Polymagnets™ – Magnets Designed with a Purpose

CMR collaborated with NASA to develop Polymagnets™ composed of 0.6” thick Samarium Cobalt (SmCo) for a magnetic coupler from 2020 to 2022.  These Polymagnets™ were tested (attachment, shear, and torque forces) and retained force and function at temperatures above 140⁰C and below -180⁰C! 

The article below was published by NASA Armstrong regarding this coupler; the original article is on page 58 at https://www.nasa.gov/sites/default/files/atoms/files/2021-afrc-rte-report.pdf.

Dust-Tolerant Magnetic Coupler for Cryogenic Fluids for Space Applications

This research effort is developing a prototype for a dust-tolerant cryogenic magnetic coupler for lunar applications. The functional prototype demonstrated the integration of three subsystems: a cryogenic fluid coupler, patterned magnets, and dust mitigation. This innovation has the potential to fulfill multiple gaps associated with cryogenic fluid transfer and dust-mitigation technologies. It received a FY2021 Early Career Initiative (ECI) award and will receive $2.5 million over two years to support its work.

Work to date: The team collaborated with NASA’s Kennedy Space Center to develop a cryogenic low force disconnect (LFD) coupler that will enable transference of cryogenic fluid in a lunar representative environment. This coupler has an innovative design that enables the two halves to be connected with minimal force. This research is supporting the continued development of NASA Kennedy’s LFD technology, developed initially under a Center Innovation Fund (CIF) award. The magnetic subsystem involves the use of patterned magnets (Polymagnets™) developed by Correlated Magnetics Research, an external vendor. These Polymagnets™ are tailored to achieve a desired behavior and deliver stronger local force. Conventional magnets generally have far-reaching and weak magnetic fields, whereas printed magnetic poles keep magnetic loops tight and strong. Reduced magnetic field distance also reduces electromagnetic interference (EMI) concerns. The magnetic technology used in this project was also originally studied under an Armstrong CIF award, and this ECI funding has allowed the team to continue to advance the technology.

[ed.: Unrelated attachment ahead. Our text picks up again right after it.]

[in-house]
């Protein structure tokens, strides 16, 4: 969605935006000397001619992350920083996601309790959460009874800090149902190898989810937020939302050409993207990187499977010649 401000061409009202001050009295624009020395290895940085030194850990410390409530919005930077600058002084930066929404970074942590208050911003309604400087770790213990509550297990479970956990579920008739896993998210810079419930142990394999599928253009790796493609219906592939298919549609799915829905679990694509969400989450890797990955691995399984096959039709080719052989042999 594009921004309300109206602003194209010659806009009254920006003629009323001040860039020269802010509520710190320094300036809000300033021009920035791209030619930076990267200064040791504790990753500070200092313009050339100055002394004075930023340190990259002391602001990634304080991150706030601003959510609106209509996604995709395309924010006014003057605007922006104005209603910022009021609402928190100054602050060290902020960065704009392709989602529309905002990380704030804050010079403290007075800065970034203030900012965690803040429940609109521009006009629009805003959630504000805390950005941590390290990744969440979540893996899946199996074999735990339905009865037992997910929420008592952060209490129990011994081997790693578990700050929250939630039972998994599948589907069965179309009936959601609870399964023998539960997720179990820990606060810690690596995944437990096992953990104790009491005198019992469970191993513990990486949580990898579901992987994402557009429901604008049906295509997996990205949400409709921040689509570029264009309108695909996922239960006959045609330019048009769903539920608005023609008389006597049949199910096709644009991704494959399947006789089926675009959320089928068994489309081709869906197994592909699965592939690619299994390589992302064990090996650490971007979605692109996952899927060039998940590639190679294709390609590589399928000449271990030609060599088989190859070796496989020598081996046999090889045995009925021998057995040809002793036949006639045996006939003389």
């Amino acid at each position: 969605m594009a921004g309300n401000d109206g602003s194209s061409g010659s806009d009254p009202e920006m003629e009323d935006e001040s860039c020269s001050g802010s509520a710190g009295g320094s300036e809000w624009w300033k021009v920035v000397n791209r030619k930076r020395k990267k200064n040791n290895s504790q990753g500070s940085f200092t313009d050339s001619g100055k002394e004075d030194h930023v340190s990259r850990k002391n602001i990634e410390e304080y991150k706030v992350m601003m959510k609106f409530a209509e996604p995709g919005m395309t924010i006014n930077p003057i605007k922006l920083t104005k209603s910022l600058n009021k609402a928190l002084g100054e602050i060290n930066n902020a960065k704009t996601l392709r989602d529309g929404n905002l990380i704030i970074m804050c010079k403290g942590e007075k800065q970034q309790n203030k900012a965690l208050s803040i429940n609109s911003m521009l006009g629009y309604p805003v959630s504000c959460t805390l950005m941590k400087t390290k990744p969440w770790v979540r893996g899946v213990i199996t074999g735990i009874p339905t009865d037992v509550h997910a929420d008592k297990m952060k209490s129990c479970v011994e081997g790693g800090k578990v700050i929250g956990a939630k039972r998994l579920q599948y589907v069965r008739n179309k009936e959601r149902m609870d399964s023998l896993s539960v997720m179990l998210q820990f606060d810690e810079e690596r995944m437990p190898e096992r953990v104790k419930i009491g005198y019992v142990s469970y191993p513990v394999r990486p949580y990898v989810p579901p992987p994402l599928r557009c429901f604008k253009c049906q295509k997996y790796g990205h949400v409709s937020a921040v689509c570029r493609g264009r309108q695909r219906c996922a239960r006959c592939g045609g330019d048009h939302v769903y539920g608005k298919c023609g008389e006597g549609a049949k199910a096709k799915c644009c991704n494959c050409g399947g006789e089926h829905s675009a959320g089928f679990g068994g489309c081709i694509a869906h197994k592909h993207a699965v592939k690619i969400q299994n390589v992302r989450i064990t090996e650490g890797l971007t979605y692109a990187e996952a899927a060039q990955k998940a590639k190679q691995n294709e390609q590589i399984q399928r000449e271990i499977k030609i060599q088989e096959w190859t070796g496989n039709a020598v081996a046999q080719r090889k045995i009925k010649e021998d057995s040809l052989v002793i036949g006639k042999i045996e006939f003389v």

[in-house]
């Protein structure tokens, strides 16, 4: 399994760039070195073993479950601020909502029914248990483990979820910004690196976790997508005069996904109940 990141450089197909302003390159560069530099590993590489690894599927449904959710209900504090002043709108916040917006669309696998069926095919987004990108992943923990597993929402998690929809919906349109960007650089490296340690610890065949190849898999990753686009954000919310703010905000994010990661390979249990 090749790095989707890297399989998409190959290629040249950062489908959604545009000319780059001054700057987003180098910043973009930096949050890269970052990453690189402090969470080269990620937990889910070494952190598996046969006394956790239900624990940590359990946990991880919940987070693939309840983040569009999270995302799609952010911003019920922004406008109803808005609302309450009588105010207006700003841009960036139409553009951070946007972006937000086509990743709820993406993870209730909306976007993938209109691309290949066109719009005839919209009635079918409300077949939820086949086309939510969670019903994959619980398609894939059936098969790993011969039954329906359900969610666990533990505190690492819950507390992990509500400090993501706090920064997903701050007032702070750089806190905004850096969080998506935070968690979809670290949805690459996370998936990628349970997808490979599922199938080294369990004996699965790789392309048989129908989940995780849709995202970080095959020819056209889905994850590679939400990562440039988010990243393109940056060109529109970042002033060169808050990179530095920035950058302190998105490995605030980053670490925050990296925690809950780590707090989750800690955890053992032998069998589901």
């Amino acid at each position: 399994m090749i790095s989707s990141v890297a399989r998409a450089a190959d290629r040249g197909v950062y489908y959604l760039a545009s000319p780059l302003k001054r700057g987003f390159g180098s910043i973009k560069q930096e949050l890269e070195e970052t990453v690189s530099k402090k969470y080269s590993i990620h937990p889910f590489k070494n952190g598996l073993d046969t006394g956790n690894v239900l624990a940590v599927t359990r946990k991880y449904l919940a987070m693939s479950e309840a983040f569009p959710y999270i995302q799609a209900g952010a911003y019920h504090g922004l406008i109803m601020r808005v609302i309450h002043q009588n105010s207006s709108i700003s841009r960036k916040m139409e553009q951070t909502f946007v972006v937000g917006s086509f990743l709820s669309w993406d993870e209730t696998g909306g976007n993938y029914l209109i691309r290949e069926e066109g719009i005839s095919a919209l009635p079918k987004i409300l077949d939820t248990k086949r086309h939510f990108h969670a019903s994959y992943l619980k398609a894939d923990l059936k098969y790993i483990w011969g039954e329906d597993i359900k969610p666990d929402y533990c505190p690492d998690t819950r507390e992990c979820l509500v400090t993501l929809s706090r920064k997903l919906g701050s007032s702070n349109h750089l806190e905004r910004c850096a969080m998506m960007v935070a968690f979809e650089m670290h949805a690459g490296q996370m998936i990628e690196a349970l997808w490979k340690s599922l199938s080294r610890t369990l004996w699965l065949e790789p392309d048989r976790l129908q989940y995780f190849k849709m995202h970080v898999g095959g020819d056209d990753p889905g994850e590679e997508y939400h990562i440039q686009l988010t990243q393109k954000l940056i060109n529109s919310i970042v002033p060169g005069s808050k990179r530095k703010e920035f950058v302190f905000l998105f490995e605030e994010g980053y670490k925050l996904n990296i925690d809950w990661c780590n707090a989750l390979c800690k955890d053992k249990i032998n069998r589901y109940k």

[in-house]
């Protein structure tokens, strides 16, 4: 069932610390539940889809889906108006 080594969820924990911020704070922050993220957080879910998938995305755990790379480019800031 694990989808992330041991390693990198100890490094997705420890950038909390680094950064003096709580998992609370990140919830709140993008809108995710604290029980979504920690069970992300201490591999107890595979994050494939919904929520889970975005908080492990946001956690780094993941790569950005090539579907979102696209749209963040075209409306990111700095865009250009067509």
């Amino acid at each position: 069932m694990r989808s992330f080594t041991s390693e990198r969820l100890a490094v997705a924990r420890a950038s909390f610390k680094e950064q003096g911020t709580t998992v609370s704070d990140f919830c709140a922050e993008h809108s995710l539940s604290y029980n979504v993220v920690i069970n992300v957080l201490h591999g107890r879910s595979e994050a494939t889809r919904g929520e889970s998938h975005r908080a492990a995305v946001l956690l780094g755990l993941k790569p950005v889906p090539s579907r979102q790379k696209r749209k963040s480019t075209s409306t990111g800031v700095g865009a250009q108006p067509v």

The erosive and abrasive nature of lunar regolith dust can cause severe damage to equipment and systems. It can degrade coatings used to seal equipment and erode surfaces. The dust mitigation subsystem aims to protect the cryogenic fluid from dust contamination and the coupler’s mechanisms from damage.

Looking ahead: System integration and testing will occur at NASA Armstrong, Kennedy, and Marshall Space Flight Center.


  • Innovative: Combines an LFD coupler that requires less force to mate coupler halves with Polymagnets™ that customize force as needed per project 
  • Protective: Shields cryogenic coupler and fluid from dust contamination


  • Transference of cryogenic fluid in a lunar environment

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